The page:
Due to the influence of Gītagovinda and Śrīkṛṣṇalīlātraṅgiṇī’ on them, the southern Indian theatre forms like Kūcupuḍi-bhāgavatameḻa of Andhra have started incorporating bhakti-śṛṅgāra (Divine Romance/ Romantic Devotion) as the main theme. Kṛṣṇanāṭṭa of Kerala too has taken to this path. Naṅiyārkūttu and Kūḍiyāṭṭam had their role to play in this gradual incorporation of bhakti-śṛṅgāra themes. Kuravañji of Tamil Nadu is predominantly śṛṅgāra-based. It is perhaps for this reason, i.e., bhakti-śṛṅgāra coming to the foray, that the theatrical traditions of Andhra, Kerala and Tamil Nadu gave birth to dance forms, namely - Kūcupuḍi (Navajanārdhana-keḻikā and Vilāsinīnṛtyam too), Mohinīāṭṭam and Sadir, respectively. Thus, the tradition of drama, which has actors in various costumes playing specific roles (i.e., bahvāhārya) gave birth to śṛṅgāra-oriented, predominantly solo dance forms, which are classical in their framework. Taking to the bāhyaprayoga genre, the daśarūpakas such as ḍima, vyāyoga, samavakāra and aṅka metamorphosed into different dance forms in the South Indian states. All these, as described by Bharata in the definition of bāhyaprayoga, are dominant in ārabhaṭī-vṛtti. [The Nāṭyaśāstra describes how the same form of art takes two different dimensions depending on the mode and place of execution. Bāhyaprayoga is outdoor theatrical technique and ābhyantara is its indoor counterpart]. The forms which belong to this genre are - Kathakaḻi of Kerala, Cindu-yakṣagāna and Tūrpu-yakṣagāna of Andhra and Terukkūttu of Tamil Nadu. Taking to this path, Karnataka has given birth to Mūḍalapāya, Paḍuvalapāya, Doḍḍāṭa, Ghaṭṭadakore, Keḻike and several other allied forms of art. These fall under the category called āviddha-prayoga, a kind of bāhyaprayoga abundant ārabhaṭī-vṛtti as defined in the Nāṭyaśāstra. The predominant rasas are vīra, raudra, bībhatsa, bhayānaka and exaggerated comedy. These also come with bhakti and karuṇa and are executed in the uddhata mode. It is true that a form of theatrical art that is predominantly soft, mellow and graceful in its execution (Kaiśikī) has not taken birth in Karnataka. While we know for a fact that there was a style of presentation belonging to the Tāphā tradition, which had śṛṅgāra as its dominant theme and also a form like gouṇḍalī existed in Karnataka, the portion of dance/ theatre forms based on softer modes of execution (sukumāra) have always been lesser than those that belong to the more energetic kind. Karnataka does not have an art form that is popularly practised all over the state and is predominantly feminine and graceful, in contrast to the states of Tamil Nadu, Andhra and Kerala. Therefore, now, it weighs upon the existing forms of Yakṣagāna (paḍuvalapāya and baḍagutiṭṭu) to come up with a sub-genre that incorporates lāsya and kaiśikī- vṛtti.
[caption id="attachment_13948" align="alignleft" width="300"] Mantapa Prabhakara Upadhyaya - Ekavyakti-Yakṣagāna[/caption]
[The current author, along with Mantapa Prabhakara Upadhyaya has made an humble attempt in this direction. We have come up with a form called the Ekavyakti-Yakṣagāna. There are several who say that the Mysore style of dance anyway exists and what is the necessity of this new form. They might also suggest that one could revive and rejuvenate the Mysore style instead of designing a new style of Yakṣagāna. While their argument holds some ground, we must keep in mind that the Mysore style we see today has got merged with Tamil Nadu’s Sadir. The music used in the Mysore style, nṛtta (pure dance), nepathya (stage design and decoration) and all aspects of execution has borrowed heavily from Tamil Nadu’s Sadir. If one claims that pure abhinaya is its only signature quality, we must keep in mind that the form dissolves and loses its significance in sāttvikābhinaya. Thus, abhinaya cannot be hailed as the unique aspect of the Mysore style. These and several other considerations resort to Yakṣagāna and to bring it out in a new avatar, filled with lāsya]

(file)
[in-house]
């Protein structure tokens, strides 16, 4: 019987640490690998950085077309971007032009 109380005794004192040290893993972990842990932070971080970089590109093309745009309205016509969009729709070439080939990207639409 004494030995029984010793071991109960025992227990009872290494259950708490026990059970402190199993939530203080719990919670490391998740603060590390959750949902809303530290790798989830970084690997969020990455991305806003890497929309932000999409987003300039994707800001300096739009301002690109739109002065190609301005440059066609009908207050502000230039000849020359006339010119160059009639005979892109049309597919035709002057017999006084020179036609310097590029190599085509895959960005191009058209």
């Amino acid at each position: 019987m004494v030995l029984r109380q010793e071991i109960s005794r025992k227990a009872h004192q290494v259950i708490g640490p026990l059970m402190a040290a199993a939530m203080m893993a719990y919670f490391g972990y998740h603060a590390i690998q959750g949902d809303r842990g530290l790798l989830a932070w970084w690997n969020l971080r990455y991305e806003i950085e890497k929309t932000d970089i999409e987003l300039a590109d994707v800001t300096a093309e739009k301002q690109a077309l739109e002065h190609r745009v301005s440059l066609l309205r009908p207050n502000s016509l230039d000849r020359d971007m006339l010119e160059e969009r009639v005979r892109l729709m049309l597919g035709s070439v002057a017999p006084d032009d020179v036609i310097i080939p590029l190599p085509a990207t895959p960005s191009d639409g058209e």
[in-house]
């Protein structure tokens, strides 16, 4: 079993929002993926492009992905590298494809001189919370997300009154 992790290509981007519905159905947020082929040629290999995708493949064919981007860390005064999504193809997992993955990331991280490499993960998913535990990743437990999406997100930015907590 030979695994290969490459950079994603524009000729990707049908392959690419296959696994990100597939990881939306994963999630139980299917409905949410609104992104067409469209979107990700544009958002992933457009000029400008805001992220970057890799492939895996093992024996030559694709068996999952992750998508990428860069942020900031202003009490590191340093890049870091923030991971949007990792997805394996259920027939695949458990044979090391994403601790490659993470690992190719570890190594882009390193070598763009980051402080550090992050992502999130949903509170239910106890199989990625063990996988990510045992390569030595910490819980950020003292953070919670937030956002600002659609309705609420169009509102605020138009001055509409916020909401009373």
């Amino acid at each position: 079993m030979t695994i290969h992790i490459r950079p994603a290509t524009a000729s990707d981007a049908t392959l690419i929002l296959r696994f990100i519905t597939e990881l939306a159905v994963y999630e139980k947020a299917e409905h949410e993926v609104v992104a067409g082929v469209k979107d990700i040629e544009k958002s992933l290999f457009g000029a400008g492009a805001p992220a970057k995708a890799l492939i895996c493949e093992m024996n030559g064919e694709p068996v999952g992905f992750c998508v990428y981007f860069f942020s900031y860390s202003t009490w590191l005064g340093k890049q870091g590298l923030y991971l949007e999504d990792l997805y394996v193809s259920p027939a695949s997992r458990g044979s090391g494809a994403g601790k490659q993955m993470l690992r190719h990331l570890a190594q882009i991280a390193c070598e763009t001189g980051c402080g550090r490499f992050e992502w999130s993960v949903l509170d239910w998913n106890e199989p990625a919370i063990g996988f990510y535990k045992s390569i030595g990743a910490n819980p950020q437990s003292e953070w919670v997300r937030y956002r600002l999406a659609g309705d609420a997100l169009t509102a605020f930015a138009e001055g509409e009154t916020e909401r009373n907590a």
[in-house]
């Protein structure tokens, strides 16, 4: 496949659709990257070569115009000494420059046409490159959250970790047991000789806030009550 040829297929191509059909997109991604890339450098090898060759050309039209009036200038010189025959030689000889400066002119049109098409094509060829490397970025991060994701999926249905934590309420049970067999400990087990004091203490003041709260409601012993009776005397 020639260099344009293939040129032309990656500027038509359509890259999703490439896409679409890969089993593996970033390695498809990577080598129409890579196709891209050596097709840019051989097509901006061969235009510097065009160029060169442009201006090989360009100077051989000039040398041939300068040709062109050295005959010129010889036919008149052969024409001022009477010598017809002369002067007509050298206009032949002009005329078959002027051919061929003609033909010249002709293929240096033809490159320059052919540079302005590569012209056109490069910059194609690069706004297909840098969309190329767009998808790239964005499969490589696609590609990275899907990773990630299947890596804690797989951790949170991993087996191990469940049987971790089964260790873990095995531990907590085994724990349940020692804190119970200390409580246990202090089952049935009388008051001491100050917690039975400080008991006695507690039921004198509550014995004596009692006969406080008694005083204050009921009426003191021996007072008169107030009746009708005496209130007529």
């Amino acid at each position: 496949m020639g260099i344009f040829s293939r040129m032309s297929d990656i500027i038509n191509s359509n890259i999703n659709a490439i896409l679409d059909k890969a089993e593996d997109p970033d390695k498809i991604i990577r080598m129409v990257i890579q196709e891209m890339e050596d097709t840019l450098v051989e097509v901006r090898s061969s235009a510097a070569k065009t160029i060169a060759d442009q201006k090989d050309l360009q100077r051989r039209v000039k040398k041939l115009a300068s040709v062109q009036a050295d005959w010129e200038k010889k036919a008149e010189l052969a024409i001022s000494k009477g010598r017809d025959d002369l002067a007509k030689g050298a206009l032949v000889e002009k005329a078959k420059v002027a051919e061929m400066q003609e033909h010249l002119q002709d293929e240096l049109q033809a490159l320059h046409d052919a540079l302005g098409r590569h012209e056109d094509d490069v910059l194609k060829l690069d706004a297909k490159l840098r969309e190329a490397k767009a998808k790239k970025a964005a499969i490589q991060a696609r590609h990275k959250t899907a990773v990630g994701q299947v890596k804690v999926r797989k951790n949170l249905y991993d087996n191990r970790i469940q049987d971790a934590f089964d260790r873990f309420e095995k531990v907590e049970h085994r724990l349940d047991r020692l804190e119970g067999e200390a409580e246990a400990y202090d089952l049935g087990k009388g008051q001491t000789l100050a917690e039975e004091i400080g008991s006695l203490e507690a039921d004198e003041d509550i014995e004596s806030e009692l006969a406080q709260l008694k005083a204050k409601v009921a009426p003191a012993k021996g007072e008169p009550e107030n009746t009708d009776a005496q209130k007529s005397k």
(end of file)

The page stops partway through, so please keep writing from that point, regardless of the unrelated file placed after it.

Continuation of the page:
Yakṣagāna is ‘jānapada’, in the sense that it has captured the hearts of all people and has grown its roots deep in the society. However, going by its popular meaning, a form of art is ‘jānapada’ when the artists and audience both take part in dance and singing, thereby thinning the line between the two. There is no one who is exclusively an artist and merely a connoisseur. Everyone takes part equally in the presentation of the art. Such theatrical presentations usually do not have the five sandhis that the Nāṭyaśāstra speaks about. Its āṅgika and vācika are simple and contain simple words and movements. The movement of the limbs, the rhythmic pattern and the words used in the lyrics are simple and can be followed by everyone. Though there is no dearth for enjoyment and beauty in these forms of art too, there is not much scope for creative elaboration as it lacks the framework or structure given by a śāstra. This leads to monotony and boredom. There are times when complex speech, dance and singing techniques are employed to challenge the artist-connoisseurs. These fall under the category of ‘citra’ (acrobatic) execution and such modes cannot be sustained for long duration. Moreover, there is not much variety possible. In sum, though the ‘jānapada’ (folk) forms of art are rich in their exuberance, liveliness, simplicity and are attractive, they will not be able to cater to the tastes of a large spectrum of connoisseurs at the same time. Such forms lack the ability to entertain the masses in one sitting by bringing variety and intensity in execution. By saying this, I am not demeaning the folk forms of art, but just elaborating upon their general qualities. Thus, keeping these typical features in mind, Yakṣagāna cannot be classified as a folk/ ‘jānapada’ form of art.